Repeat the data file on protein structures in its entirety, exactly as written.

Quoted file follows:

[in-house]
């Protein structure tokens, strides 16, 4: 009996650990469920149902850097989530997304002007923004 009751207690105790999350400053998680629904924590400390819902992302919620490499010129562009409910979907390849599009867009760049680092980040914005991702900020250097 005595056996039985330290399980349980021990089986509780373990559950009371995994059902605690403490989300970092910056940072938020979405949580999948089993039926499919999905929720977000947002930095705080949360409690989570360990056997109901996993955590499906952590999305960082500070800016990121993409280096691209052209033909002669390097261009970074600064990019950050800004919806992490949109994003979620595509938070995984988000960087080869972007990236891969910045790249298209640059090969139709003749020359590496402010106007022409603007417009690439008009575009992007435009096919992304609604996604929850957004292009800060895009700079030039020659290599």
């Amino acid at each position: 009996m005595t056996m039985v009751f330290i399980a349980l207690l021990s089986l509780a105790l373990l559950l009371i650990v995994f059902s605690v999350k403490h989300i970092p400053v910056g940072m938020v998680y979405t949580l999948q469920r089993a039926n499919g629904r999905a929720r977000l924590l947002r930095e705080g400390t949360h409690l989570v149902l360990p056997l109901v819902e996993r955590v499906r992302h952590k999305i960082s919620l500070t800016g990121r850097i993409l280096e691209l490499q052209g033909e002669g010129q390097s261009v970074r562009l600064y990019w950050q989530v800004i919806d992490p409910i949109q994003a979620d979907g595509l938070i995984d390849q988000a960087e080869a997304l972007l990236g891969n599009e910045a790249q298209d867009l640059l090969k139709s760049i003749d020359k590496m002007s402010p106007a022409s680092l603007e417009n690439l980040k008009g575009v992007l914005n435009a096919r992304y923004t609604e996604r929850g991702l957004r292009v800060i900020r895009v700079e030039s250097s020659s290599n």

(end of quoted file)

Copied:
[in-house]
């Protein structure tokens, strides 16, 4: 009996650990469920149902850097989530997304002007923004 009751207690105790999350400053998680629904924590400390819902992302919620490499010129562009409910979907390849599009867009760049680092980040914005991702900020250097 005595056996039985330290399980349980021990089986509780373990559950009371995994059902605690403490989300970092910056940072938020979405949580999948089993039926499919999905929720977000947002930095705080949360409690989570360990056997109901996993955590499906952590999305960082500070800016990121993409280096691209052209033909002669390097261009970074600064990019950050800004919806992490949109994003979620595509938070995984988000960087080869972007990236891969910045790249298209640059090969139709003749020359590496402010106007022409603007417009690439008009575009992007435009096919992304609604996604929850957004292009800060895009700079030039020659290599």
């Amino acid at each position: 009996m005595t056996m039985v009751f330290i399980a349980l207690l021990s089986l509780a105790l373990l559950l009371i650990v995994f059902s605690v999350k403490h989300i970092p400053v910056g940072m938020v998680y979405t949580l999948q469920r089993a039926n499919g629904r999905a929720r977000l924590l947002r930095e705080g400390t949360h409690l989570v149902l360990p056997l109901v819902e996993r955590v499906r992302h952590k999305i960082s919620l500070t800016g990121r850097i993409l280096e691209l490499q052209g033909e002669g010129q390097s261009v970074r562009l600064y990019w950050q989530v800004i919806d992490p409910i949109q994003a979620d979907g595509l938070i995984d390849q988000a960087e080869a997304l972007l990236g891969n599009e910045a790249q298209d867009l640059l090969k139709s760049i003749d020359k590496m002007s402010p106007a022409s680092l603007e417009n690439l980040k008009g575009v992007l914005n435009a096919r992304y923004t609604e996604r929850g991702l957004r292009v800060i900020r895009v700079e030039s250097s020659s290599n």